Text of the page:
20.109(F12): System engineering research article

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20.109(F12): Laboratory Fundamentals of Biological Engineering

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General guidelines

Please see the wiki page that is here. This page includes some explanation of the format for this article, some writing tips, and an explanation of our evaluations.

General requirements


  • This report must be written by you, and thus should not be written with your lab partner, though we encourage you to discuss your results with each other.
  • This report should not be based on previous versions of this teaching module--which differ in critical ways so you wouldn't want to use them anyway!


General format requirements are:

  • 12 pt font
  • double spaced text except for the abstract which is single spaced
  • 1” margins

Specific requirements


Please keep the number of words under 250.
  • Do not include references in the abstract.
  • Try drafting this section after you’ve written the rest of the report.
  • If you’re truly stuck, start by modifying one crystallizing sentence from each of the sections of your report.
  • Please do not plagiarize (accidentally or other) the class wiki. This applies to your entire report.


Please keep this section to one page, double spaced.

Be sure to end your introduction with a clear description of the problem you’re studying and the method(s) you are using. If you would like to preview for the reader your key results and conclusions in the last sentence of your introduction, you may.

Materials and Methods

Please keep this section to two pages, double spaced.

Cite the class wiki as follows: "Protocols were according to 20.109 F'12 lab wiki: URL accessed on Month Day, 20xx unless otherwise noted" then subdivide the M&M section into the following

  1. Bacterial strains and plasmids
    • list genotypes and plasmid names when known
  2. Taking photographs
  3. β-gal assay
  4. Library screen
    • include the way the library was made (even though you didn't do this part)
    • include the way you looked for mutants
    • include sequencing information here
  5. Western Analysis (if and only if the blot gave results worth including in the research article)
    • include how cells were grown and how they were lysed
    • include details about gel and antibodies used
    • you do not have to include information about how to blot the gel, which you can assume most folks already know


You are welcome to add more figures than those listed here. These are what we consider minimally necessary.

figures & legends

Your figures should be appended to the end of your article. Do not waste time trying to fit the figures into the text of your report. If the figure files are large, they can be collected and sent together, as a document that is separate from the text of the article.

  • Figure 1: Starting conditions for Bacterial Photography System. This figure will have at least 2 panels, namely the "light" petri dish and the "dark" petri dish and, if it looked OK, the photograph you took at the start of the module, as well as the b-gal data you measured for the original system
  • Figure 2: Results for mutant. This figure will include several panels, including but not limited to your sequence alignments, your Western results (if they worked well), and your β-gal data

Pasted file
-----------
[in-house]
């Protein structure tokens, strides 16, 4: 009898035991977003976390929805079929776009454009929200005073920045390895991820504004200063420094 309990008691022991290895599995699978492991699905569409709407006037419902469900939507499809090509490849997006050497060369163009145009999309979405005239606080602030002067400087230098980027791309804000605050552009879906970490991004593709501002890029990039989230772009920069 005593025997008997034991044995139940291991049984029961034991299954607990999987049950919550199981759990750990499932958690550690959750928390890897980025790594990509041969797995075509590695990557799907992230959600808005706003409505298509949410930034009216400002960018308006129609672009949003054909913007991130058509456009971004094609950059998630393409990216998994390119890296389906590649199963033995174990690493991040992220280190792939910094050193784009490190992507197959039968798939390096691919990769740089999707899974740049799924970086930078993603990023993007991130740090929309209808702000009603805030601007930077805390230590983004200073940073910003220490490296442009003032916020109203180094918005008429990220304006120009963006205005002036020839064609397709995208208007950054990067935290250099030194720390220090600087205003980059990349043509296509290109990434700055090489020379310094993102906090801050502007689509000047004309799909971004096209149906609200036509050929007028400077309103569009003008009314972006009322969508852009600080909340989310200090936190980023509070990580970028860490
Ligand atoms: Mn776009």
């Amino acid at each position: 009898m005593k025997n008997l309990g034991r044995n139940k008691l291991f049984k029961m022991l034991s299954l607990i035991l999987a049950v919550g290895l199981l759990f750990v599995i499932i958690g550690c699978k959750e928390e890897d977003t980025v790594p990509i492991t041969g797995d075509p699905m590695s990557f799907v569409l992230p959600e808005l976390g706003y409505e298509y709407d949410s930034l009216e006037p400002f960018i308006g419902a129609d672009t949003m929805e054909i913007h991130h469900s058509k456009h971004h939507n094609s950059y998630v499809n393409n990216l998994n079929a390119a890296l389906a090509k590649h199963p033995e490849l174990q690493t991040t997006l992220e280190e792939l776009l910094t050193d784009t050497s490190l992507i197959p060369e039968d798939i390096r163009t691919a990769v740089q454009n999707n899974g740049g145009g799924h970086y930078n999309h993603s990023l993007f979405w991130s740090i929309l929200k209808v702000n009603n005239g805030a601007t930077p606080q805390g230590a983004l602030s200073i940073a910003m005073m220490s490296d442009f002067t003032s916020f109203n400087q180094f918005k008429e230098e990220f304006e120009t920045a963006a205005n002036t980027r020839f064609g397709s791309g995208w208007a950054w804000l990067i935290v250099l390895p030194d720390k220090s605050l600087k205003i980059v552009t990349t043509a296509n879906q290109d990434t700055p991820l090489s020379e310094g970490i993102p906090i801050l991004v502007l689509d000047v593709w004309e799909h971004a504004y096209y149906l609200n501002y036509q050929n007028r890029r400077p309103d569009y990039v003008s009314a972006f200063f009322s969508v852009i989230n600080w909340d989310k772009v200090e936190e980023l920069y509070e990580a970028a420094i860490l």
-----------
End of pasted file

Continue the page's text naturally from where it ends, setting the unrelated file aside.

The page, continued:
Please remember to carefully craft the figure legends...this will often be carefully examined by readers and editors as they decide whether or not to read the rest of your article!


  • Please keep this section between one and two pages, double spaced.
  • Begin this section with a short review/overview.
  • In paragraph form, describe each figure and the observations you made.
  • Divide your results section into subsections to help the reader parse the information.
  • As much as possible, reserve conclusions about your data for the discussion section. Clearly an exception to this will be which of your library candidates you chose to pursue, as this information is critical for the next steps in the experiments.


Please keep this section between two and three pages, double spaced.

You should include but are not limited to

  • a short sentence overview/review to begin this section
  • conclusions you can draw from your work, including any uncertainties
  • other data (published or personal communications) that support or contradict your conclusions
  • limitations of your work, e.g. what kinds of experiments/controls/samples would have been great to include
  • next experiments you would like to try to extend your findings and strengthen your conclusions

Annotated References

  • Please follow instructions that are here
  • Carefully format these, including a wiki citation like: "20.109 F'12 lab wiki: URL accessed on Month Day, 20xx."
  • Do not include encyclopedias (including Wikipedia) in your reference list since these sources are insufficiently scholarly. You should find the primary references that support those summaries.
  • You should have read the articles you cite in your reference list. Please be careful about using "google scholar" and other information retrieval options since it can be difficult to glean their relevance by the titles and abstracts, but they are dead giveaways of a "padded" reference list.
  • For half of your references, please follow the citation with a 1-2 sentence description of the key aspect of the paper you're citing. A nice example of such an annotated reference list is shown here.